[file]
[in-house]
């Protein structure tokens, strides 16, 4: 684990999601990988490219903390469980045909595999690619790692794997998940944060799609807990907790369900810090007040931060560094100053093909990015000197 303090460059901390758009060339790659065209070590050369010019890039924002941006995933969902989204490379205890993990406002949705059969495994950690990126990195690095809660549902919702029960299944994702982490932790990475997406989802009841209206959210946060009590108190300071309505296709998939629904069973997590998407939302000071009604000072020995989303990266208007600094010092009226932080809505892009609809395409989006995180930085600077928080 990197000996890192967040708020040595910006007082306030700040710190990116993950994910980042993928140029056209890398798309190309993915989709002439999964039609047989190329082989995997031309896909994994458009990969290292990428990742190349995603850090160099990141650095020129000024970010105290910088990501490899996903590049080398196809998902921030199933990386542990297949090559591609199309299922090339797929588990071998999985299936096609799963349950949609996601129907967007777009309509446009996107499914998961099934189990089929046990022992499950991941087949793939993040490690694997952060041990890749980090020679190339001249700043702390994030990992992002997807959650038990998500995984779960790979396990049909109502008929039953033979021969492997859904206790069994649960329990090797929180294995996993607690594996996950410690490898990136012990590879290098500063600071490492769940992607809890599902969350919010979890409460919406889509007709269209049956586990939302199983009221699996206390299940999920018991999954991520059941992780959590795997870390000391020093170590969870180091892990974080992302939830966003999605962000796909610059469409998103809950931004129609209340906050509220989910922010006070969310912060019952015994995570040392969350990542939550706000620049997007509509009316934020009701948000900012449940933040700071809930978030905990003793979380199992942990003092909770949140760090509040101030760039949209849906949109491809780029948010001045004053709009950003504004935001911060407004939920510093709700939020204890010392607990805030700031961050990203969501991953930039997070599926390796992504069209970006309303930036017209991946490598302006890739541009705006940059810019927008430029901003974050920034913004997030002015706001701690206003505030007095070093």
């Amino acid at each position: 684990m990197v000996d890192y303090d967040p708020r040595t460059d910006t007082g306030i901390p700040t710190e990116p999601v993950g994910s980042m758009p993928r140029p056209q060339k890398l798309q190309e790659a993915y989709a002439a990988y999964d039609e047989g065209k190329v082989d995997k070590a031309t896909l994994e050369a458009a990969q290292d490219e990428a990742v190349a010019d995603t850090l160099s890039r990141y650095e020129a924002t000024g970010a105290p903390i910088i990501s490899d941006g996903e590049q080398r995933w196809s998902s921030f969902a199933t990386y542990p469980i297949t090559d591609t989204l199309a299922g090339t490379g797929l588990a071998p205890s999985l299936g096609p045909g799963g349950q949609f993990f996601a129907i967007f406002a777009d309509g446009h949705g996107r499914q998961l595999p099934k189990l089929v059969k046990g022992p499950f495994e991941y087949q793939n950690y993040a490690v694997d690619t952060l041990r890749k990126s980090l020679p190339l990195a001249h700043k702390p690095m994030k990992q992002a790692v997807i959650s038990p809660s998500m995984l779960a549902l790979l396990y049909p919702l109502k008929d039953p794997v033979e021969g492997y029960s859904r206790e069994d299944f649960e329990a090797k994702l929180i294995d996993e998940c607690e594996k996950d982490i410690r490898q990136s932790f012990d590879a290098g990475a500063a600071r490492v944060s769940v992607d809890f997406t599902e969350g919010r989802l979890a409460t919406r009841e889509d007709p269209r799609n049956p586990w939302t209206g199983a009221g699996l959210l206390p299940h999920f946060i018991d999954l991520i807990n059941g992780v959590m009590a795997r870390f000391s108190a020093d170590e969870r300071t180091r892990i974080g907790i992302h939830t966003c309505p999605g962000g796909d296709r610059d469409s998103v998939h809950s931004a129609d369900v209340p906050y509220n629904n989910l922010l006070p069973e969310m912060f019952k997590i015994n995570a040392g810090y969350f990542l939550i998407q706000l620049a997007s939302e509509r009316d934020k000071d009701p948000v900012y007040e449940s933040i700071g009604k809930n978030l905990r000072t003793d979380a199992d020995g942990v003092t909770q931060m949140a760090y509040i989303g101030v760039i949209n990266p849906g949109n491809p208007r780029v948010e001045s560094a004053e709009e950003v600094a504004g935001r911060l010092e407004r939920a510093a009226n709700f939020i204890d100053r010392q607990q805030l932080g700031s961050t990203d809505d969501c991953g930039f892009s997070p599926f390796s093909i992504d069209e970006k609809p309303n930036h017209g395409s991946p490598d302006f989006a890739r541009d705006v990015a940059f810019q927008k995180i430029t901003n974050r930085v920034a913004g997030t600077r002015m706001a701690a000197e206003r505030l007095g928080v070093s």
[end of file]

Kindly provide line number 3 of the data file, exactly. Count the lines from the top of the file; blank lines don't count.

């Amino acid at each position: 684990m990197v000996d890192y303090d967040p708020r040595t460059d910006t007082g306030i901390p700040t710190e990116p999601v993950g994910s980042m758009p993928r140029p056209q060339k890398l798309q190309e790659a993915y989709a002439a990988y999964d039609e047989g065209k190329v082989d995997k070590a031309t896909l994994e050369a458009a990969q290292d490219e990428a990742v190349a010019d995603t850090l160099s890039r990141y650095e020129a924002t000024g970010a105290p903390i910088i990501s490899d941006g996903e590049q080398r995933w196809s998902s921030f969902a199933t990386y542990p469980i297949t090559d591609t989204l199309a299922g090339t490379g797929l588990a071998p205890s999985l299936g096609p045909g799963g349950q949609f993990f996601a129907i967007f406002a777009d309509g446009h949705g996107r499914q998961l595999p099934k189990l089929v059969k046990g022992p499950f495994e991941y087949q793939n950690y993040a490690v694997d690619t952060l041990r890749k990126s980090l020679p190339l990195a001249h700043k702390p690095m994030k990992q992002a790692v997807i959650s038990p809660s998500m995984l779960a549902l790979l396990y049909p919702l109502k008929d039953p794997v033979e021969g492997y029960s859904r206790e069994d299944f649960e329990a090797k994702l929180i294995d996993e998940c607690e594996k996950d982490i410690r490898q990136s932790f012990d590879a290098g990475a500063a600071r490492v944060s769940v992607d809890f997406t599902e969350g919010r989802l979890a409460t919406r009841e889509d007709p269209r799609n049956p586990w939302t209206g199983a009221g699996l959210l206390p299940h999920f946060i018991d999954l991520i807990n059941g992780v959590m009590a795997r870390f000391s108190a020093d170590e969870r300071t180091r892990i974080g907790i992302h939830t966003c309505p999605g962000g796909d296709r610059d469409s998103v998939h809950s931004a129609d369900v209340p906050y509220n629904n989910l922010l006070p069973e969310m912060f019952k997590i015994n995570a040392g810090y969350f990542l939550i998407q706000l620049a997007s939302e509509r009316d934020k000071d009701p948000v900012y007040e449940s933040i700071g009604k809930n978030l905990r000072t003793d979380a199992d020995g942990v003092t909770q931060m949140a760090y509040i989303g101030v760039i949209n990266p849906g949109n491809p208007r780029v948010e001045s560094a004053e709009e950003v600094a504004g935001r911060l010092e407004r939920a510093a009226n709700f939020i204890d100053r010392q607990q805030l932080g700031s961050t990203d809505d969501c991953g930039f892009s997070p599926f390796s093909i992504d069209e970006k609809p309303n930036h017209g395409s991946p490598d302006f989006a890739r541009d705006v990015a940059f810019q927008k995180i430029t901003n974050r930085v920034a913004g997030t600077r002015m706001a701690a000197e206003r505030l007095g928080v070093s």